Traditionally someone's 21st birthday was the start of what was called their 'age of maturity', i.e. becoming an adult rather than a child. The date was generally marked with a present which was more expensive than a normal birthday present. My mother's 21st birthday present from her parents was a gold wrist watch. It was Swiss-made, miniature and very expensive in real terms. That was in 1927.

1927 woman's wrist watch with the grosgrain ribbon strap missing

Example of ladies wrist watches. This one is tiny, gold and from 1927, sadly with the ribbon strap missing.

It was rare for my mother to wear this watch. Perhaps she felt that it was showing off, perhaps it was too valuable to risk damage from housework, perhaps it had gone wrong, or perhaps it wasn't really functional. The face was so small with such tiny hands that a good light and good eyesight were needed for reading it. Also the strap was just a black ribbed ribbon which she referred to 'grosgrain' and which was severely frayed when I knew it. In the photo this strap is entirely missing.

Mens watches were normally larger and heavier then women's, and pocket watches were still fashionable.

Wrist watches: mid-20th century

In all my schools, 1944-1957, it was against school rules to wear a watch, probably because watches were so expensive. I did have one as a teenager because I had strict instructions to be home by 11pm on a Saturday night. It was in a dull metal case with a brown leather strap.

Before watches went digital, they never seemed to last long before they stopped or seriously lost or gained time. Whether this was true of the more expensive watches, I don't know.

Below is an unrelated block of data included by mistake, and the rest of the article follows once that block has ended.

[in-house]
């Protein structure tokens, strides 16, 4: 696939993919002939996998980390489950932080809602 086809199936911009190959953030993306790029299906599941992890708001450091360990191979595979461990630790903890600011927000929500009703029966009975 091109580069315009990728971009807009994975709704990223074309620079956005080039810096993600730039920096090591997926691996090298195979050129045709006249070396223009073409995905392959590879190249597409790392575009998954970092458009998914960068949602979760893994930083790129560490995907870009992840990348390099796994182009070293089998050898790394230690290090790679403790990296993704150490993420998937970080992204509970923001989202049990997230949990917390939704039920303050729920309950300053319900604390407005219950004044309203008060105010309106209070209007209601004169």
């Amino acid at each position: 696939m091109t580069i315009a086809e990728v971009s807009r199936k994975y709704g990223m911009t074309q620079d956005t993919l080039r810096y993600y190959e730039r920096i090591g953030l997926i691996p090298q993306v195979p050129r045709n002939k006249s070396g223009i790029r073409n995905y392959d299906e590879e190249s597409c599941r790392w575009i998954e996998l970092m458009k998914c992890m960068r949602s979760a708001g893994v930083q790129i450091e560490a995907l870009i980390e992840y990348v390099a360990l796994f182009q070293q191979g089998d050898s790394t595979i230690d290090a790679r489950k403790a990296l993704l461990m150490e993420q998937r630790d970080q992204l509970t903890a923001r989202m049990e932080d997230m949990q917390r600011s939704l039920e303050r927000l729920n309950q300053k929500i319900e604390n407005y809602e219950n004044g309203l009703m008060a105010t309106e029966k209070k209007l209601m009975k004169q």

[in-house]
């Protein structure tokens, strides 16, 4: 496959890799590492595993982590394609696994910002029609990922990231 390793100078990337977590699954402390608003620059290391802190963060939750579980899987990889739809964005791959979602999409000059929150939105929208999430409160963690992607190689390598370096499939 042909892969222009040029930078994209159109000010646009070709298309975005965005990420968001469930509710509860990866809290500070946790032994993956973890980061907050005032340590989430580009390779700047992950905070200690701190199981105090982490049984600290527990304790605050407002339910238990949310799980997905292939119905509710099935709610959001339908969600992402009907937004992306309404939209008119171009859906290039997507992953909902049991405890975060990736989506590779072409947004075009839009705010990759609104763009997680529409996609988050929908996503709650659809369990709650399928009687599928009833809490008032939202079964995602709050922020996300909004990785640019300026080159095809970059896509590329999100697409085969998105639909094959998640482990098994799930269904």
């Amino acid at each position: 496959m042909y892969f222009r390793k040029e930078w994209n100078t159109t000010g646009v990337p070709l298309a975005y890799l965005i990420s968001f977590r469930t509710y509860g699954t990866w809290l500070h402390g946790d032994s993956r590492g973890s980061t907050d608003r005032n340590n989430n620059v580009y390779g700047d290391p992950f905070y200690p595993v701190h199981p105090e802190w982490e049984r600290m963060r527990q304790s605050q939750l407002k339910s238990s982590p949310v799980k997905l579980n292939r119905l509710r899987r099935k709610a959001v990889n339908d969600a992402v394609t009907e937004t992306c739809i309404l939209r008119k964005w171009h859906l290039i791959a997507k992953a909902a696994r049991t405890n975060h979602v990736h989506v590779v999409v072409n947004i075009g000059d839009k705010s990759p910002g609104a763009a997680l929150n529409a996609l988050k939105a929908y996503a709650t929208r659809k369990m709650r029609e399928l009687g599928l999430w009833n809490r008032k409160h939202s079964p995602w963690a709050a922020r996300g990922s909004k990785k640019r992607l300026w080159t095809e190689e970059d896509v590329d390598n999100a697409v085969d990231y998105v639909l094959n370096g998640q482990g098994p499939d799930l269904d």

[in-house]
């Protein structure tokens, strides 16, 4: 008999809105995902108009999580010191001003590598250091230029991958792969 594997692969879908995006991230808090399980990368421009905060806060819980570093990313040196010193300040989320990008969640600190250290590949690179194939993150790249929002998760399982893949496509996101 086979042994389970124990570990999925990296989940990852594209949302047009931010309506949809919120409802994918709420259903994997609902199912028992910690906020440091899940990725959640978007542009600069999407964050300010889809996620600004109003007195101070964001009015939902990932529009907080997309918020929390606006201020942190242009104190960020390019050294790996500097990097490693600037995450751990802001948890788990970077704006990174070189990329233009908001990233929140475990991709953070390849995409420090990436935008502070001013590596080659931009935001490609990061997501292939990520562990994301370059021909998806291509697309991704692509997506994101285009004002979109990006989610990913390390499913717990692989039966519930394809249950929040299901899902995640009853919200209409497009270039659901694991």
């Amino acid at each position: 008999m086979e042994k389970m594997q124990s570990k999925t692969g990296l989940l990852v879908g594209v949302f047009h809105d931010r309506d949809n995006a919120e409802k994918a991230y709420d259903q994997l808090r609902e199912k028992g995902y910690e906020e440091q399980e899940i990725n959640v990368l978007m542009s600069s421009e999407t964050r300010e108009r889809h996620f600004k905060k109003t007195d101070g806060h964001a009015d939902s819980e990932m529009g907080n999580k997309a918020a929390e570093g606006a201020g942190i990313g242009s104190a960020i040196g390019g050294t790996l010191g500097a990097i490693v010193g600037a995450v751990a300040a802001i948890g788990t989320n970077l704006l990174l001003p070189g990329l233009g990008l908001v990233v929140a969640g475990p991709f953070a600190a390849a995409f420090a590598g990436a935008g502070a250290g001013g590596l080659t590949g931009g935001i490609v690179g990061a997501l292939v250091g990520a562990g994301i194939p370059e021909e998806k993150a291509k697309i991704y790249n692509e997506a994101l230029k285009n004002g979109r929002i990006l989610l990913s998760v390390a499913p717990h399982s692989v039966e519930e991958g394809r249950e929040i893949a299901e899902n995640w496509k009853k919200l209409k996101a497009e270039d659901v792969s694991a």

Self-winding wrist watches: late 1960s and early 1970s

The next major pre-digital innovation in watches - in the late 1960s or early 1970s - came as self-winding watches. The idea was that they never needed to be wound up because the movements of the wrist in everyday activities worked the mechanism. I had one which ran well for a time, but then went irreversibly wrong.

My husband also had a self-winding gold watch which he likes very much but doesn't wear for fear of damaging. It still works well ove 50 years later and is brought out for special occasions.

Setting the time and winding up a pre-digital watch

The winder on a watch was dual purpose. If it was pulled out slightly then turned, it moved the minute hand. The hour hand could only be moved an hour at a time by moving the minute hand through the full 60 minutes.

With the knob pushed in, it could be turned clockwise and back repeatedly to wind the watch up. This was accompanied by a clicking sound indicating that the spring was being wound up.

The end of watches that needed winding

The death knoll of self-winding watches and all mechanical watches sounded with the development of digital watches which were exceedingly cheap and totally accurate and reliable without needing to be wound up.

If you can add anything to this page or provide a photo, I would be pleased if you would contact me.